Lake District weather

Well, so much for the weatherman’s forecast! In my post yesterday, I mentioned that a potential guest did not book because she had heard that it would rain this week. It’s true: we have had a little rain. Mainly, however, we have had glorious sunshine. As I write, the evening is so bright, the light is glaring!

The good weather is tempered a little by cooler temperatures than what we had recently. However, it is still nice and warm in the sun, and I speak from the viewpoint of someone who comes originally from a hot and humid climate. I think the current weather is especially superb for fell walking as one will not get too hot or cold since the temperatures are not too high and there is just a very soft breeze about.

The beautiful weather has led to some new bookings although, as I said, we still have late availability this weekend and in the coming weeks. The public holiday long weekend at the beginning of May is coming up and hopefully the weather will co-operate so that everyone can enjoy an outdoorsy type of break if so desired. We have advertised our May public holiday weekend availability on our website and still have Lake view and woodland view rooms available for double, single, triple and twin occupancy.

One of the joys of visiting Cumbria in May is the freshness of greenery and bluebells. I have quoted the following information from Cumbria Wildlife ( to share it here:


Britain is supposed to hold something like one third of all the bluebells in the world. Their preference for a mild Atlantic sea-board climate means that Cumbria is the perfect county for this species and it is found in around 65% of all the tetrads in the county i.e. virtually all outside the upland areas. The native species has been at risk as its woodland habitat falls victim to climate changes, changes in coppicing practice, agricultural demands and coniferous planting after the First World War. Now a serious further risk is posed from hybridisation with introduced Spanish Bluebells.

Famous spots in the Lake District are at Rannerdale and Low Wood by Wast Water, but South Cumbria in particular has some spectacular displays of Bluebell carpets, usually at their best around the second/third week of May. The Rusland Valley in particular has excellent displays that can be seen from the roadside, as in the photo below taken amongst the famous Rusland Beeches.

Here the plant grows in its true habitat of ancient woodland, flowering well where enough light penetrates the tree canopy in the early spring. It can also flower spectacularly in open ground, but this usually indicates a site of former woodland, as at nearby Hay Bridge across the valley.

Aren’t those bluebells stunning? Here is a close-up photo of a carpet of bluebells in John Ruskin’s wood at Brantwood, where the polymath lived in Coniston, about 20-30 minutes’ drive from Blenheim Lodge. Brantwood is a splendid house with beautiful views of Coniston Water. Visitors can approach Brantwood via the Coniston Launch or drive there.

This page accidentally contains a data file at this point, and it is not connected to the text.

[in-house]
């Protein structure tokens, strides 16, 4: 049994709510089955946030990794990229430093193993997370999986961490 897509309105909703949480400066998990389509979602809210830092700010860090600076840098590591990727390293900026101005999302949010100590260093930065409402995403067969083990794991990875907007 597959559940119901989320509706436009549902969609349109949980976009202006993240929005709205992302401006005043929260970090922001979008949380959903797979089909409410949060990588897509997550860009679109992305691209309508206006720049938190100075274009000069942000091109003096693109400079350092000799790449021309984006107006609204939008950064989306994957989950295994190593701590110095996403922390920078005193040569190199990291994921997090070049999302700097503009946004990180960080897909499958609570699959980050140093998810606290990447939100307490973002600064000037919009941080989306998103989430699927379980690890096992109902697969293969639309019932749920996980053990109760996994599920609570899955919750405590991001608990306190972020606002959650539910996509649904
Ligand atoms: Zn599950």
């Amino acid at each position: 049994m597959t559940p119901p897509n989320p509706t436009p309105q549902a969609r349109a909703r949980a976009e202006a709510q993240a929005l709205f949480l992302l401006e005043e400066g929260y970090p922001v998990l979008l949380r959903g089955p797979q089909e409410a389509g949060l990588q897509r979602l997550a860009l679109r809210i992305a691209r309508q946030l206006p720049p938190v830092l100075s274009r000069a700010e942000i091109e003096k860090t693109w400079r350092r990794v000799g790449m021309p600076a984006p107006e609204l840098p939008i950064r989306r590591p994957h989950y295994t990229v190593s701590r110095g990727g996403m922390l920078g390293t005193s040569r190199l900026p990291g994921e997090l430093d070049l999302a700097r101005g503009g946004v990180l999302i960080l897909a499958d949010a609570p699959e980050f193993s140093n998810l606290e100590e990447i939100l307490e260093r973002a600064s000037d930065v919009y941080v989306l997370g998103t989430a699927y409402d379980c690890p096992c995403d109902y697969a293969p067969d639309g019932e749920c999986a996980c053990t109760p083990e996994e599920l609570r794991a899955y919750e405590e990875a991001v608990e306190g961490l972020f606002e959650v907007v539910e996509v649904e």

Fresh, delicate, colourful and beautiful - all words that characterise this vibrant carpet of bluebells in as much as they describe the bloom of a Cumbrian Spring. (Photo courtesy of

If you are thinking of visiting Bowness on Windermere and the Lakes in Spring, do remember that the weather can be changeable but should not spoil your holiday even if it is wet. The lovely landscape views from most anywhere in the Lakes continue to be as changeable as the weather, and also as awe-inspiring.

Yesterday, I watched with a couple of our guests the changing faces of Lake Windermere from our lounge window. In the distance were clouds hanging above the horizon; in the middle of those dark clouds was a patch of bright light made more dazzling by the surrounding grey of swirling clouds, snow-capped mountains and deep blue water. There was some rain last evening; but as we watched this moving picture, the rain stopped and the clarity of blue skies started to overtake the greyness on the mountains.

The English Lakes have much to offer visitors: vast landscapes and fabulous views; beautiful lakes, tumbling streams and sparkling waterfalls; mysterious forests and tranquil woodlands; large open spaces and stupendous mountains – all combine to provide a most beautiful natural playground for anyone who loves nature. Added to this are quaint towns and villages, some with pretty cobbled streets lined with old architecture and bursting with character for visitors to enjoy. For history buffs, there are historical and stately homes to visit, eclectic museums which entice, and characterful homes of important personages to explore. For the active at heart, why not go riding, sailing, fishing, quad-biking, green-laning, climbing, walking, clay-pigeon shooting, mountain biking, etc.?

There is always something to do whatever the weather. And if you don’t feel up to anything except a laze in our comfy home, you are more than welcome to put up your feet in our cosy lounge, switch on the TV or read, even perhaps blank out the world and watch mesmerised from the picture windows as the Lake, ever beautiful, dances with the natural elements of wind and rain, sunshine and cloud, this Springtime.

‘Blenheim Lodge . . . panoramic Lake views, peace and tranquillity, nestled against acres of beautiful fields and woodlands, in the heart of the English Lake District National Park.’

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Telephone: 00 44 (0)15394 43440

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